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Publication numberUS3033647 A
Publication typeGrant
Publication dateMay 8, 1962
Filing dateDec 29, 1954
Priority dateDec 29, 1954
Publication numberUS 3033647 A, US 3033647A, US-A-3033647, US3033647 A, US3033647A
InventorsJumei Yamazaki
Original AssigneeJumei Yamazaki
Export CitationBiBTeX, EndNote, RefMan
External Links: USPTO, USPTO Assignment, Espacenet
Method of extracting alkali metals from ores by hydrothermal treating at about the critical temperature
US 3033647 A
Abstract  available in
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Claims  available in
Description  (OCR text may contain errors)


ATTORNEY l3 to 4 hours. ltemperature and low pressure.

to the outer diameter is van important factor.

`quently an autoclave of large inner volume with high United States Patent Oiiice 3,033,647 Patented May 8,1962

METHOD v F LEXTRACTING ALKALI METALS FROM ORES BY HYDROTHERMAL TREAT- T ABOUT THE CRITICAL TEMPERA- Jumei Yamazaki, 56 Tsukiyashiki, Kochi City, Japan Filed Dec. 29, 1954,Ser. Nor-178,467 7 Claims. (Cl. 23-33) This `invention relates to the process of both decomposing insoluble minerals containing Li, Na, K, Rb, Cs, etc. Isuch as spodumene, Li2OAl2O34SiO, lithia-mica KLi[Al (OH.F)2]A1 (Si03)3, -amblygonite LiFAlPO4, petalite L i2OAl2O38SiO2, feldspar, KAlSigOs, liparite etc. and perfectly extracting LiOH, KOH, by one operation, a hydrothermal reaction between these minerals and barium hydroxide or lime.

Its characteristic is that it enables one to treat a large quantity of'ore by the continuous passing of raw materials through a pipe-type pressure vessel with a paste pump, which is made possible by instantaneous reaction effected by the circumstances of the critical region -of aqueous solution with orwithout the addition of OH ions.

This -process is suitable for treating quickly `a large quantity of ores containing not only a large, but also a small, amount of lithium, and makes it possible economically to extract lithium and other alkalis from the ores by a comparatively small plant. v

`Methods heretofore in use:

No. 1: Powder of potassium fcldspar or potassium liparite mixed with a proper quantity of quicklime, slaked lime or carbide slurry is stirred, While heated in an autoclave, so that the contained potassium may be dissolved ras KOH. If the temperature is in the vicinity orf 250 C.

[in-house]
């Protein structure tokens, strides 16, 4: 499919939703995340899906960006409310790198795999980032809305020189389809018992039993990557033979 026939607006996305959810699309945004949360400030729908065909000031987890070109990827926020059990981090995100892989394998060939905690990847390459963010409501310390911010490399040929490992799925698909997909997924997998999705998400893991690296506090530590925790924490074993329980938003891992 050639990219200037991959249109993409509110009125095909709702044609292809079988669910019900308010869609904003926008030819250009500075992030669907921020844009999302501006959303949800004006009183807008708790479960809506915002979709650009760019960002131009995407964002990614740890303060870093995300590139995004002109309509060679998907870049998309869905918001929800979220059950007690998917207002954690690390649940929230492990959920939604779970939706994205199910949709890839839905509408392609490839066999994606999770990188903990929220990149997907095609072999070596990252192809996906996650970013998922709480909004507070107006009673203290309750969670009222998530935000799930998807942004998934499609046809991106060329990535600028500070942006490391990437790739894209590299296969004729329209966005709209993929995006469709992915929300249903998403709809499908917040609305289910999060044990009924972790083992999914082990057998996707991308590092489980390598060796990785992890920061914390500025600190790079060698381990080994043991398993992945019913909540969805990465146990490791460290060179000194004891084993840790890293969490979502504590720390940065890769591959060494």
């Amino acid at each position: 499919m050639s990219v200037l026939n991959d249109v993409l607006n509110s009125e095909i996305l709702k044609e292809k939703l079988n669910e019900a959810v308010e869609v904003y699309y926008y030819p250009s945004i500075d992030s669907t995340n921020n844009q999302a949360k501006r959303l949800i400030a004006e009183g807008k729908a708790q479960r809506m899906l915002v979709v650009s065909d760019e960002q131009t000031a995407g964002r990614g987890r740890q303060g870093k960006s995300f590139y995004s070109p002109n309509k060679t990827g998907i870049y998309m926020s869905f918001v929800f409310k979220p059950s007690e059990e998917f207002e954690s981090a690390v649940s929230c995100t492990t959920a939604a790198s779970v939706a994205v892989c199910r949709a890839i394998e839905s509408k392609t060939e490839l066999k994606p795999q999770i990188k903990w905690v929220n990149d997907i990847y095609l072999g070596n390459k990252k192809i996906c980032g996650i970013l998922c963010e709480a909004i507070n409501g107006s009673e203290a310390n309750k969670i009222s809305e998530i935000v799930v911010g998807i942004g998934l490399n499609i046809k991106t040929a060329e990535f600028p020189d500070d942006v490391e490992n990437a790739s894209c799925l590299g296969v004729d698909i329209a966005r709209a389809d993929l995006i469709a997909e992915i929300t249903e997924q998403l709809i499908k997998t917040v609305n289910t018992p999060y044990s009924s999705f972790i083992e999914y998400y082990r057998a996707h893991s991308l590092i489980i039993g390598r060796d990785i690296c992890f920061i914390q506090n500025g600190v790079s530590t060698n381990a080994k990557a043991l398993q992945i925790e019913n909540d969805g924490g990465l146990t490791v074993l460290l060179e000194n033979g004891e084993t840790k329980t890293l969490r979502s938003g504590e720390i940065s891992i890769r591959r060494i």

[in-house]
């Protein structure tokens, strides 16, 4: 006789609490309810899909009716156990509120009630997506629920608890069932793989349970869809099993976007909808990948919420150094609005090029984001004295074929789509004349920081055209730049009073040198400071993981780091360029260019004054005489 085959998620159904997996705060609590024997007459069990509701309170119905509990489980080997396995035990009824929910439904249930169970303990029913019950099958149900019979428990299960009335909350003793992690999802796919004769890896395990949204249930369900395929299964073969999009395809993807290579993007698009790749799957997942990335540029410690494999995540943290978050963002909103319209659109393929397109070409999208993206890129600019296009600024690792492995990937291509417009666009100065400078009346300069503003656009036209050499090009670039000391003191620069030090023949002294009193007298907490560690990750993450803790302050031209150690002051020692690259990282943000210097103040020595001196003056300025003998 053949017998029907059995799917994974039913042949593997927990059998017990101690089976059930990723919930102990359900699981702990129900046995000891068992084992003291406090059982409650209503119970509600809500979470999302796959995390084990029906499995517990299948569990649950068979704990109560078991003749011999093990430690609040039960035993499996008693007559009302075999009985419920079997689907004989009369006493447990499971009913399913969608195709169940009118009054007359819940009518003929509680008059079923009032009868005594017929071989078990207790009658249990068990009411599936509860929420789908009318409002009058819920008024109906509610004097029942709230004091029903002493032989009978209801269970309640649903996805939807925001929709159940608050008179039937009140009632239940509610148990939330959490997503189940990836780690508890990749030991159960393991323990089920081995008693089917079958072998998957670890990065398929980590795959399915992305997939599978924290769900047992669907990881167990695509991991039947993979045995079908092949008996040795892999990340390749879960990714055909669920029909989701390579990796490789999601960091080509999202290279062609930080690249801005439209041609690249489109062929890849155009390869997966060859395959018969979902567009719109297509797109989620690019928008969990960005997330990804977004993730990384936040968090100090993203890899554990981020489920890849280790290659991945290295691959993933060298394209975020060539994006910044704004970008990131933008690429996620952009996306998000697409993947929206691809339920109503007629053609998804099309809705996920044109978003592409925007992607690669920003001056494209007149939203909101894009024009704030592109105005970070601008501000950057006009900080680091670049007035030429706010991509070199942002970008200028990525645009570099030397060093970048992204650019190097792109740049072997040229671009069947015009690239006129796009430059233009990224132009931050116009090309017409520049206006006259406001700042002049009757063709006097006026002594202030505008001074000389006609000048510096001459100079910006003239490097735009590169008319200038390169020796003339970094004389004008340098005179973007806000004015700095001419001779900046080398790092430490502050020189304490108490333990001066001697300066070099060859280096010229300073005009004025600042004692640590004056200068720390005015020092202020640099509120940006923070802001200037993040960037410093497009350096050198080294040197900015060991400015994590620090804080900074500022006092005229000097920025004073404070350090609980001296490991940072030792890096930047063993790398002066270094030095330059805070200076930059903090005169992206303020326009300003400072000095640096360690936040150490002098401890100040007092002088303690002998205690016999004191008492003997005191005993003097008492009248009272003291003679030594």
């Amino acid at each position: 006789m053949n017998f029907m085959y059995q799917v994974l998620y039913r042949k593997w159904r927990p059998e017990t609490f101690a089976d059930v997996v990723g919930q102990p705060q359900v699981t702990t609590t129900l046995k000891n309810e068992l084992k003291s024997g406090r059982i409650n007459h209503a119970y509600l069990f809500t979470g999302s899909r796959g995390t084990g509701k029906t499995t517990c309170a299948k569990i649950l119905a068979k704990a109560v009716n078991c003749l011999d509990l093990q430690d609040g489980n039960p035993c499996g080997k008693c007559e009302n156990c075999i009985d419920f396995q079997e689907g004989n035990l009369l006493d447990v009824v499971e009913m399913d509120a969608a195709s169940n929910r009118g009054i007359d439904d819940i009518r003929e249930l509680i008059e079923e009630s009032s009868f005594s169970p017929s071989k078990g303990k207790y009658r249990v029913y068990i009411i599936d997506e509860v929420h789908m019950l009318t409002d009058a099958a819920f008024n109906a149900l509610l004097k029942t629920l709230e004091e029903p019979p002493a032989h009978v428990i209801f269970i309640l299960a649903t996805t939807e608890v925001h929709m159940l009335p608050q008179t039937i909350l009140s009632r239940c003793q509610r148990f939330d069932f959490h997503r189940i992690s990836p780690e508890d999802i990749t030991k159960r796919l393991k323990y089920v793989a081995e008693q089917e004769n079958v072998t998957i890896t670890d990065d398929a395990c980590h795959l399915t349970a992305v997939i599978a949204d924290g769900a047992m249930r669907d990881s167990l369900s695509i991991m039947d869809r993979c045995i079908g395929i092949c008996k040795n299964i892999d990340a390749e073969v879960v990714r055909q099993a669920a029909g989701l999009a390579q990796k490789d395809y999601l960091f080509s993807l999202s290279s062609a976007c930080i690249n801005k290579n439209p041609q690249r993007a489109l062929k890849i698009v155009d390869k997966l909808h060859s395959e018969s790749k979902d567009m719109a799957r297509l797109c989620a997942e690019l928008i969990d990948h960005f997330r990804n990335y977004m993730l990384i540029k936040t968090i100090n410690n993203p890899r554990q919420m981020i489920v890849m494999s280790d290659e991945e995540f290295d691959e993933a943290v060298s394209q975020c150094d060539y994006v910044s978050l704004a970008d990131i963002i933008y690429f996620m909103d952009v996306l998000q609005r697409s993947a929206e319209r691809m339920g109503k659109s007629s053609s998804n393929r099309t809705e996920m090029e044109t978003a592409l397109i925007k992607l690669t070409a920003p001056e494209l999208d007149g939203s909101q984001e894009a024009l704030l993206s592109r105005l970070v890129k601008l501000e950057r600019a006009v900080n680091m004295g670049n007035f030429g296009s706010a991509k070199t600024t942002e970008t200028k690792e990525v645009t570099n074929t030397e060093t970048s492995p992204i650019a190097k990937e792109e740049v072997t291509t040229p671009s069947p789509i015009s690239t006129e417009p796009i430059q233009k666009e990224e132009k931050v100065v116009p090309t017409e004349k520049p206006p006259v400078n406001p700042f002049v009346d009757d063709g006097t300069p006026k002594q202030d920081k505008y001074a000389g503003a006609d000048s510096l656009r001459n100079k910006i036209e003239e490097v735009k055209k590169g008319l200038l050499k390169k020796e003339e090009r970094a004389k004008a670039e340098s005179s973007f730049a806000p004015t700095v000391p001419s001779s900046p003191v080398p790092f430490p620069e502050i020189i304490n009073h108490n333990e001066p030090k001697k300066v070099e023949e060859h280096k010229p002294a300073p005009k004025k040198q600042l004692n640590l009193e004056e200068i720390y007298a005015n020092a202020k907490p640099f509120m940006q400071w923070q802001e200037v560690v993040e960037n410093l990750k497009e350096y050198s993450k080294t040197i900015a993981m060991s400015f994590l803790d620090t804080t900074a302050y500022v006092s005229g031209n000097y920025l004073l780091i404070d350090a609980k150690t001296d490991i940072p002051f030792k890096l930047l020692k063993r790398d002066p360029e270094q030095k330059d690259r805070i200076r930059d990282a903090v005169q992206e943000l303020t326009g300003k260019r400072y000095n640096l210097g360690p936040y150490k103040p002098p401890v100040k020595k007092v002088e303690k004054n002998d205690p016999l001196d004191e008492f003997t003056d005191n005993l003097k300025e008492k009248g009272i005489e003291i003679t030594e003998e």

(pressure 39 atm), about 95 percent will be dissolved in The desirable working conditions are low But this will also lower the dissolution percentage.

No.' 2: Lime is made to react on lithia-mica and other lithium ores in an autoclave as in No. 1, so that LiOH is dissolved. It is said that a treating of three hours at the .temperature of 170 (atm. 7.5) will -get the dissolution to a degree of about 98 percent effectiveness.

In'the autoclave treating of the above mentioned methods, especially when a -large quantity is treated, low temperature and low pressure are to be desired. In considering the relation between the wall thickness of an autoclave and the maximum bearable pressure, the ratio of the vinner Conse- 'most instantaneous in the critical region.

Consequently if this condition is secured, one can -accomplish the purpose simply by making the paste `pass through the autoclave at about critical temperature. In a state above the critical temperature, the liquid phase disappears, causing marked rising in pressure, and producing various troubles in operation. The conclusion is that the atmosphere in and near the critical state has `a special eiiect. As is wellknown, a substance does not make a sudden transition at the critical temperature, vbut the transition is continuous, its various properties changing continuously in the vicinity. The optium for reaction exists in this region.

f Datum 2.-Ba(OH)2 has a most extraordinary decomposing action on ores, and instantaneously decomposes all the above-mentioned minerals in the critical region. Ca(OH)2 is markedly weak compared with NaOH or KOH and promotes the action of lime, which results in still further reduction of the reaction time. The promotion effect is roughly in proportion to the concentration of the OI-I- ions. In this case the quantity of lime required for the perfect decomposition of the minerals will be much less than in the case of the reaction unaided by OH- ions.